The National Flood Insurance Program (NFIP)
The National Flood Insurance Program aims to reduce the impact of flooding on private and public structures. It does so by providing affordable insurance to property owners, renters and businesses and by encouraging communities to adopt and enforce floodplain management regulations. These efforts help mitigate the effects of flooding on new and improved structures. Overall, the program reduces the socio-economic impact of disasters by promoting the purchase and retention of general risk insurance, but also of flood insurance, specifically.
The Community Rating System (CRS) recognizes and encourages community floodplain management activities that exceed the minimum NFIP standards. Depending upon the level of participation, flood insurance premium rates for policyholders can be reduced up to 45%. Besides the benefit of reduced insurance rates, CRS floodplain management activities enhance public safety, reduce damages to property and public infrastructure, avoid economic disruption and losses, reduce human suffering, and protect the environment. Participating in the CRS provides an incentive to maintaining and improving a community's floodplain management program over the years. Implementing some CRS activities can help projects qualify for certain other Federal assistance programs.
The City of St. Marys participates in the NFIP Community Rating System through a series of activities that increase awareness of and preparation for floods. St. Marys entered the CRS program with a CRS Classification of 7. This resulted in a 15% premium reduction to all policy holders located within the Special Flood Hazard Area. The city has recently improved to a Class 6. As of October 1, 2019, all policies written or renewed will receive a 20% premium reduction.
Flood Insurance Rate Map (FIRM): The official map of a community on which FEMA has delineated both the special hazard areas and the risk premium zones applicable to the community.
Elevation Certificate: A community's permit file must have an official record that shows new buildings and substantial improvements in all identified Special Flood Hazard Areas (SFHAs)are properly elevated. This elevation information is needed to show compliance with the floodplain management ordinance. FEMA encourages communities to use the Elevation Certificate developed by FEMA to fulfill this requirement since it also can be used by the property owner to obtain flood insurance. Communities participating in the Community Rating System (CRS) are required to use the FEMA Elevation Certificate.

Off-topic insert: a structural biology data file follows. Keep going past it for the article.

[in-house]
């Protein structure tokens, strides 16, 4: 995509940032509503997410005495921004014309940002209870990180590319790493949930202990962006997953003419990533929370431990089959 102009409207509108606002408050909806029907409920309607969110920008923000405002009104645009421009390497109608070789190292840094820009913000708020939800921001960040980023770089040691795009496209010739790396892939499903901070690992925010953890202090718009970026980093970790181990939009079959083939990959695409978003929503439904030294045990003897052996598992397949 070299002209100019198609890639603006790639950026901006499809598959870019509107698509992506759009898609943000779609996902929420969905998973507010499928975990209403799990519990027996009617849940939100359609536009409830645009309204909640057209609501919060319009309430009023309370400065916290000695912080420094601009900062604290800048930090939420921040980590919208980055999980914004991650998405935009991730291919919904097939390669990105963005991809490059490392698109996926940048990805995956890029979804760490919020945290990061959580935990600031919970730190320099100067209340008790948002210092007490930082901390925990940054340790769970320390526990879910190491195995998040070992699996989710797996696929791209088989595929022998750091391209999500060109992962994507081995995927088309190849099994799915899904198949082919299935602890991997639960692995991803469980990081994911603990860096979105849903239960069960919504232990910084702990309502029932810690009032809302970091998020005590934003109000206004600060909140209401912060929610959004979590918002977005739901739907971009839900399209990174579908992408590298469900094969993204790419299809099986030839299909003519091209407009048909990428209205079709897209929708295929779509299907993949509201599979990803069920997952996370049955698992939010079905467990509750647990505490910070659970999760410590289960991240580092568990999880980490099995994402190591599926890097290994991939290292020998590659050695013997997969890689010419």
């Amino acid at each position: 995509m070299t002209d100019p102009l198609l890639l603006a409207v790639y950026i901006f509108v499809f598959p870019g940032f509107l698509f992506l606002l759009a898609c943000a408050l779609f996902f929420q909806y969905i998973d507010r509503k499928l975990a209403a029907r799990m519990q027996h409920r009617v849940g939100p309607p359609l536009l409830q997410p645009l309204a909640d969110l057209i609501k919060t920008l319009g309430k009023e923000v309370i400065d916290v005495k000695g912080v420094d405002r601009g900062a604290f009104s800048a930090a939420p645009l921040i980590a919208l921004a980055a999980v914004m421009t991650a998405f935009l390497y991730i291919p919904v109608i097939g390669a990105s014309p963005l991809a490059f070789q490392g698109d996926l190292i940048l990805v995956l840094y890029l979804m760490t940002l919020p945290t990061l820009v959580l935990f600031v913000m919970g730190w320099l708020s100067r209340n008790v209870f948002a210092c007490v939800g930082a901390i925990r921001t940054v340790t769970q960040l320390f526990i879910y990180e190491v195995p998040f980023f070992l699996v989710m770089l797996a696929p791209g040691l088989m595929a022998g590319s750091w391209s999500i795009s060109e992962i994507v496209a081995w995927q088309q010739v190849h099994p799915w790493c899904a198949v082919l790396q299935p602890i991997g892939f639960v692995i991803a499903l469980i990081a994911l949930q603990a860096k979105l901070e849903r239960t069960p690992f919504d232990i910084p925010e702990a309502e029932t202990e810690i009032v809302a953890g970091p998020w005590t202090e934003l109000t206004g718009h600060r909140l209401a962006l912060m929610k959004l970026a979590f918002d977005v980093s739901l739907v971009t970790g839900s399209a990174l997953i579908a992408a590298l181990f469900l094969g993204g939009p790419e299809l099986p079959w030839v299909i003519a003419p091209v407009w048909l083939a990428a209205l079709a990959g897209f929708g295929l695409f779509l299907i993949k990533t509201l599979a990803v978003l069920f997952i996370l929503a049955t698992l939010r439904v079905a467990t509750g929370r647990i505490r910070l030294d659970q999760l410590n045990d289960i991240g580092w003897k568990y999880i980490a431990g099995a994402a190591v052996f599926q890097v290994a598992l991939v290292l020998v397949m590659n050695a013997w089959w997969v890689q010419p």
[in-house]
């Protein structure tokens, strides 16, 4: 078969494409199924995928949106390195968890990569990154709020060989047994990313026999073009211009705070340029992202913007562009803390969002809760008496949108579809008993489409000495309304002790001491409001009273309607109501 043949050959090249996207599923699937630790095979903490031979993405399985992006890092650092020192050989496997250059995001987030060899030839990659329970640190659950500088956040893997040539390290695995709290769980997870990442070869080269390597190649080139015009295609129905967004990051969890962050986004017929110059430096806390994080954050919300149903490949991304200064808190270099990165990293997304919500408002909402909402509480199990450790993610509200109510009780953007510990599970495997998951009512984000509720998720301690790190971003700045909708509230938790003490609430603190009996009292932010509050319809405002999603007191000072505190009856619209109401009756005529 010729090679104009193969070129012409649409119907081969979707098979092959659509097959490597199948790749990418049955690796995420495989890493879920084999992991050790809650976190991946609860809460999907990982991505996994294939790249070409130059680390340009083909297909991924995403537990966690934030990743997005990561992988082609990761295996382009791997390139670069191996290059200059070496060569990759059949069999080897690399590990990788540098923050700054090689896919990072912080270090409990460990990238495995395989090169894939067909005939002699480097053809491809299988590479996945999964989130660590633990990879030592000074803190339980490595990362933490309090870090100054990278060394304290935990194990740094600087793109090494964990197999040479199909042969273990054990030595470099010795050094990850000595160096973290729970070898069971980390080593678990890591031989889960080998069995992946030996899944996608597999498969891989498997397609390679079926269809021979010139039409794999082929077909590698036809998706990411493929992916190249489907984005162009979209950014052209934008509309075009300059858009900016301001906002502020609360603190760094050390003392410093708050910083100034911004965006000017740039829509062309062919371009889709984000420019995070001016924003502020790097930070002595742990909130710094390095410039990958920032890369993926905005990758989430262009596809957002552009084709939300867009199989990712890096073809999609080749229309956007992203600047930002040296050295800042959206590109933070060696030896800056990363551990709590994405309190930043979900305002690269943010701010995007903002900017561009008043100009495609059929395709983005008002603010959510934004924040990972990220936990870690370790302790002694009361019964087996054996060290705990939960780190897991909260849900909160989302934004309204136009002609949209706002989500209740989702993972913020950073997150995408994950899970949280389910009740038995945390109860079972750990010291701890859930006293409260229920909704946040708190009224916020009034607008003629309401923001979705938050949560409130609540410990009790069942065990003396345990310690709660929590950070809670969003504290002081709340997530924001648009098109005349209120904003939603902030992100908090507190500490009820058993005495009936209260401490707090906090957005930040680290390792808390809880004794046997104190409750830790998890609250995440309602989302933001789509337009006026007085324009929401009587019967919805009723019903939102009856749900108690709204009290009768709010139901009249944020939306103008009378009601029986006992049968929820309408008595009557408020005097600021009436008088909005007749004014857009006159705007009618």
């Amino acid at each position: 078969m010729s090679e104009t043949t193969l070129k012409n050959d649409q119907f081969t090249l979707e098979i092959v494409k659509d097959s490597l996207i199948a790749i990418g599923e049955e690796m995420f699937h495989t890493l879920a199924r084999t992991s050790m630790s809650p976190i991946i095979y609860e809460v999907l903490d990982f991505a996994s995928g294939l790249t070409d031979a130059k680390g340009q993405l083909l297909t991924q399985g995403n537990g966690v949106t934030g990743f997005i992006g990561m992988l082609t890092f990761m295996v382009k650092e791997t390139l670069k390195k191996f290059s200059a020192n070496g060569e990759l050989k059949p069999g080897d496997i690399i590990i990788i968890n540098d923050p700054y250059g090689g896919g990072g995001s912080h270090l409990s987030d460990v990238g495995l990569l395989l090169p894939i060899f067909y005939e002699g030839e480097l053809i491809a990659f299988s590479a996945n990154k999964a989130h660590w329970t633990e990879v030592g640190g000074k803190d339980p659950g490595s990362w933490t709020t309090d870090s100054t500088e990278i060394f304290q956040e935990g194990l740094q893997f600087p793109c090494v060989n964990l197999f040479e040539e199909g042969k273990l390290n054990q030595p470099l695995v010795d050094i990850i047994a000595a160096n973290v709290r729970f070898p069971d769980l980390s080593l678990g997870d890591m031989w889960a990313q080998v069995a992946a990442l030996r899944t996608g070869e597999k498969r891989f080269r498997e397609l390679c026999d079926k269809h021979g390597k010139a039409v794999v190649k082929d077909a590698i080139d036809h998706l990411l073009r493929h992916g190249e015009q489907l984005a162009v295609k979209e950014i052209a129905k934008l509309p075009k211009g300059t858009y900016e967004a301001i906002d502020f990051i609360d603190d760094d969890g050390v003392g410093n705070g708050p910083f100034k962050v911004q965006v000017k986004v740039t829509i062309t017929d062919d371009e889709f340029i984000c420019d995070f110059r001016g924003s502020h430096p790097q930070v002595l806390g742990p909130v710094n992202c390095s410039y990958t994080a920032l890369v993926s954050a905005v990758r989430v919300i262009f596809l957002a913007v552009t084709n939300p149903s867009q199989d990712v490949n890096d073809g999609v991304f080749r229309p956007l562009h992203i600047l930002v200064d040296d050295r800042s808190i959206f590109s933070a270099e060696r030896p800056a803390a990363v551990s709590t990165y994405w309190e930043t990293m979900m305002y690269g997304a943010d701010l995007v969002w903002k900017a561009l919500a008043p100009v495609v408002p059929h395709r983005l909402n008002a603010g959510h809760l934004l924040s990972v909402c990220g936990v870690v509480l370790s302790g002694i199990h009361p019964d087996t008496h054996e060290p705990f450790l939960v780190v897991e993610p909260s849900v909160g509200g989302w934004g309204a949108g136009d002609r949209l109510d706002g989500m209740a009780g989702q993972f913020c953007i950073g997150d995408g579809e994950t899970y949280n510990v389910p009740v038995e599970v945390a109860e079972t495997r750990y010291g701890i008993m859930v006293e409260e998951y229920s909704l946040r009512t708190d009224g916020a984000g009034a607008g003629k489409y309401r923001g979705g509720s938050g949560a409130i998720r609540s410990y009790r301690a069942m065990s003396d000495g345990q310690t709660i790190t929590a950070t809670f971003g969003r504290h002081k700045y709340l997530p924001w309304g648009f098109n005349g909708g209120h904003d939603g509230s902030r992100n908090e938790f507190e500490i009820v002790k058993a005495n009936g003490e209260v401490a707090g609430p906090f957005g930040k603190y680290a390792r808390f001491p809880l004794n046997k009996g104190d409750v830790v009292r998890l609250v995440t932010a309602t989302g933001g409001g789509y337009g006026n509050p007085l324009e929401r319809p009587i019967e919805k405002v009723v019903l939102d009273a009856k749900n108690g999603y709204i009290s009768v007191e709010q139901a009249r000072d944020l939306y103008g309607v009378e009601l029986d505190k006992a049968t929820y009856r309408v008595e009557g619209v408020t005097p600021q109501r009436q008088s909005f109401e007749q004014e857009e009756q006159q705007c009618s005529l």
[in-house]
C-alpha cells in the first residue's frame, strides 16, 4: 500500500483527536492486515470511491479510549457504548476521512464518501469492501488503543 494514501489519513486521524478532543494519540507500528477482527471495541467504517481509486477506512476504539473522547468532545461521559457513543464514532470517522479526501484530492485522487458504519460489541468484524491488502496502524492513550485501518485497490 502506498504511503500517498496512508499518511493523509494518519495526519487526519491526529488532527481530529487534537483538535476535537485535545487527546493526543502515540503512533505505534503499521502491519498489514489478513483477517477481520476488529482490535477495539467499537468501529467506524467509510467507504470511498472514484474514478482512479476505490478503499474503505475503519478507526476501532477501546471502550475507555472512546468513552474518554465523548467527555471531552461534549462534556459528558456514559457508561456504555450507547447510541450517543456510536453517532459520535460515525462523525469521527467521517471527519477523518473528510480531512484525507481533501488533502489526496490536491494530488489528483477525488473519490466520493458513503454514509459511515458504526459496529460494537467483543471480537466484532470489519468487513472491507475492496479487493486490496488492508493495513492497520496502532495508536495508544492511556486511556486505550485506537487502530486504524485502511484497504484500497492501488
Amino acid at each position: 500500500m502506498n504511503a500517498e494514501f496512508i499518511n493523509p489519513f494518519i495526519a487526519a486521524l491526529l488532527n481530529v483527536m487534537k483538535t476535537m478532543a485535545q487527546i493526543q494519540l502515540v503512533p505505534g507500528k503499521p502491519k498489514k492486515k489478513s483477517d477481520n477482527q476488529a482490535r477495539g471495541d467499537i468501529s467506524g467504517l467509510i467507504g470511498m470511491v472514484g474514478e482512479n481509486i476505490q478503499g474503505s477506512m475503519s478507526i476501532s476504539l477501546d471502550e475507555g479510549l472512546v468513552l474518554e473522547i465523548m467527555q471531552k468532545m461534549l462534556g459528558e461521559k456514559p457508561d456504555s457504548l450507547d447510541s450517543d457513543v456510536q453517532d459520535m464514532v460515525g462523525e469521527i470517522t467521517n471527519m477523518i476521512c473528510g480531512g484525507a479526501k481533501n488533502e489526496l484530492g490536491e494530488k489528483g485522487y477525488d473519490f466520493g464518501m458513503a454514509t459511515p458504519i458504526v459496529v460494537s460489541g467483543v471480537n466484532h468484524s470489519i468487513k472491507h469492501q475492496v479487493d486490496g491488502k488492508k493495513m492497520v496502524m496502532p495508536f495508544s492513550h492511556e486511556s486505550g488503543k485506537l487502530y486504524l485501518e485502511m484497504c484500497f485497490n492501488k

Base Flood: The flood having a one percent chance of being equaled or exceeded in any given year. This is the regulatory standard also referred to as the "100-year flood." The base flood is the national standard used by the National Flood Insurance Program (NFIP) and all Federal agencies for the purposes of requiring the purchase of flood insurance and regulating new development. Base Flood Elevations (BFEs) are typically shown on Flood Insurance Rate Maps (FIRMs).
Lowest Floor: The lowest floor of the lowest enclosed area (including basement). An unfinished or flood resistant enclosure, usable solely for parking of vehicles, building access or storage in an area other than a basement area is not considered a building's lowest floor. Communities are required to obtain the elevation of the lowest floor (including basement) of all new and substantially improved structures. All new and substantially improved structures must have the lowest floor elevated to or above the Base Flood Elevation (BFE). Non-residential buildings may be floodproofed below the BFE.
Special Flood Hazard Area: The land area covered by the floodwaters of the base flood is the Special Flood Hazard Area (SFHA) on NFIP maps. The SFHA is the area where the National Flood Insurance Program's (NFIP's) floodplain management regulations must be enforced and the area where the mandatory purchase of flood insurance applies. The SFHA includes Zones A, AO, AH, A1-30, AE, A99, AR, AR/A1-30, AR/AE, AR/AO, AR/AH, AR/A, VO, V1-30, VE, and V.